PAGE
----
Drug-Related Killings Skyrocket In Mexico

Mexico is close to anarchy. The Mexican drug cartels are more dangerous to the personal safety and security of US citizens than Islamic terrorists.

npr.org/templates/story/story.php?storyId=101166509

Mexico is at war, and the drug violence this month alone has flared all across the country.

More people were killed in Mexico’s drug war in 2008 than all the U.S. service members killed in the entire Iraq war. This year, the death rate has more than doubled, and experts say there’s no end in sight.

In Cancun, a former army general was abducted, tortured and killed less than a day after becoming the region’s top anti-drug officer. And last weekend on the Pacific coast, men hurled grenades at a police station near Acapulco.

Plus, they have oil. Mount up!

John

The drug cartels probably have a lot more money and weapons that does the government–money ultimately supplied by drug users in the U.S.

And Canada.

The problem with the U.S. “war on drugs” is that it has never really been a war. Drug sellers should be imprisoned in Uzbekistan and users should serve a stint at Gitmo. Drug tests at work and by law enforcement should be freely allowed, with or without “probable cause”.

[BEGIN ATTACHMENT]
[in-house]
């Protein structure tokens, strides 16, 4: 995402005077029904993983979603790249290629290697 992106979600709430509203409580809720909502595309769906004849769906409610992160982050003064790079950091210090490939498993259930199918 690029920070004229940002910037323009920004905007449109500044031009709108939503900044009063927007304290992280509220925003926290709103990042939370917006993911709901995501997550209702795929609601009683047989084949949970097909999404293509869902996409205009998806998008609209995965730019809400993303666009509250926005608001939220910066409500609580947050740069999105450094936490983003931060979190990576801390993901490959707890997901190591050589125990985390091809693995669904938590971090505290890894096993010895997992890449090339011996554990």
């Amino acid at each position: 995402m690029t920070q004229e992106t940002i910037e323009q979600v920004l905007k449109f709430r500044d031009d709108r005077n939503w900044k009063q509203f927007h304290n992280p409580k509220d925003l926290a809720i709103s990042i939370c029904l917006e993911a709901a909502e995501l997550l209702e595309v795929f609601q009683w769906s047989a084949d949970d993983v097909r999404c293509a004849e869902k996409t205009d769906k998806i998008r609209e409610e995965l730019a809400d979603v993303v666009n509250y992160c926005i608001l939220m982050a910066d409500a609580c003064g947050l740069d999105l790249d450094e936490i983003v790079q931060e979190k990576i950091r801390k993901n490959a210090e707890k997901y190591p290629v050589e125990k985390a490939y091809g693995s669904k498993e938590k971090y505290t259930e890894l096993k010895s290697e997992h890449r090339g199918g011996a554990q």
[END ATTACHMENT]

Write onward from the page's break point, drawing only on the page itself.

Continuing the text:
The benefits to the US if Bush would have invaded Mexico rather than Iraq are quite something to consider.

  1. Military destruction of the drug cartels would wipe out the financial source for a large portion of organized crime in the US, and decrease access to hard drugs in the US, which would decrease crime.

  2. Government seizure of the marijuana market for medicinal and controlled recreational purposes could be a source of several billion dollars in tax revenue. (I hate drugs, have never done them in my life, but pot is less of a health risk than cigaretttes or alcohol. In fact, I read a study recently that found pot smokers decreased their risk of lung cancer, probably because of the green substance in the the plant.)

  3. As another poster ironically pointed out, natural resources, including oil. I’d rather drill for oil in a desert than in a national forest.

  4. Billions of dollars in savings by wiping out the immigration and border patrol bueracracy for Mexican citizens. Mexican workers would start paying into social security and medicare. The better paid ones would pay into federal taxes.

  5. The alleviation of the suffering of the poor. Children are starving, being prostituted, and dying in these cities. We could use the dollars we are spending building infrastructure in Iraq to build hospitals and schools in Mexico.

  6. Because the Mexican citizens are Catholics, and not Islamic, they would not resist the US as the Great Satan.

  7. Iraq would still be run by Saddam Hussein, and Iraq and Iran would still be providing the Middle East with the equilibrium of mutual hostility. Iran would not be an unchecked power in the Middle East.